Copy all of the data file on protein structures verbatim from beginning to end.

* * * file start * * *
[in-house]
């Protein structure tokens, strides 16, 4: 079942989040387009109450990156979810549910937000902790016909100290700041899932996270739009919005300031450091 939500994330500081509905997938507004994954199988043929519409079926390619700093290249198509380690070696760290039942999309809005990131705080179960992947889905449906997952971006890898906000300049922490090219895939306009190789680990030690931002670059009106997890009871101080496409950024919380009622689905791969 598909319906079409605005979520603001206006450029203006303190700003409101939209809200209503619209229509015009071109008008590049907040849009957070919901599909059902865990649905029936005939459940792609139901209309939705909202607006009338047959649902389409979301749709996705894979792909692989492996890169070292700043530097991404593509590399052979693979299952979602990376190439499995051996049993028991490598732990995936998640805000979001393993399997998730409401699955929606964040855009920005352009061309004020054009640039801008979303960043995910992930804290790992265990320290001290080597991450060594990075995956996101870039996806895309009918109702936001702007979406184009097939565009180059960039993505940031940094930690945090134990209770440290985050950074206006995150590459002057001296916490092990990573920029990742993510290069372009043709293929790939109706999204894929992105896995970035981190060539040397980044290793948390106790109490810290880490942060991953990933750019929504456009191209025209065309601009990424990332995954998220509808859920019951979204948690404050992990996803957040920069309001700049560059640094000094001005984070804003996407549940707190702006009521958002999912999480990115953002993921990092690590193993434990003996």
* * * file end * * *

[in-house]
């Protein structure tokens, strides 16, 4: 079942989040387009109450990156979810549910937000902790016909100290700041899932996270739009919005300031450091 939500994330500081509905997938507004994954199988043929519409079926390619700093290249198509380690070696760290039942999309809005990131705080179960992947889905449906997952971006890898906000300049922490090219895939306009190789680990030690931002670059009106997890009871101080496409950024919380009622689905791969 598909319906079409605005979520603001206006450029203006303190700003409101939209809200209503619209229509015009071109008008590049907040849009957070919901599909059902865990649905029936005939459940792609139901209309939705909202607006009338047959649902389409979301749709996705894979792909692989492996890169070292700043530097991404593509590399052979693979299952979602990376190439499995051996049993028991490598732990995936998640805000979001393993399997998730409401699955929606964040855009920005352009061309004020054009640039801008979303960043995910992930804290790992265990320290001290080597991450060594990075995956996101870039996806895309009918109702936001702007979406184009097939565009180059960039993505940031940094930690945090134990209770440290985050950074206006995150590459002057001296916490092990990573920029990742993510290069372009043709293929790939109706999204894929992105896995970035981190060539040397980044290793948390106790109490810290880490942060991953990933750019929504456009191209025209065309601009990424990332995954998220509808859920019951979204948690404050992990996803957040920069309001700049560059640094000094001005984070804003996407549940707190702006009521958002999912999480990115953002993921990092690590193993434990003996």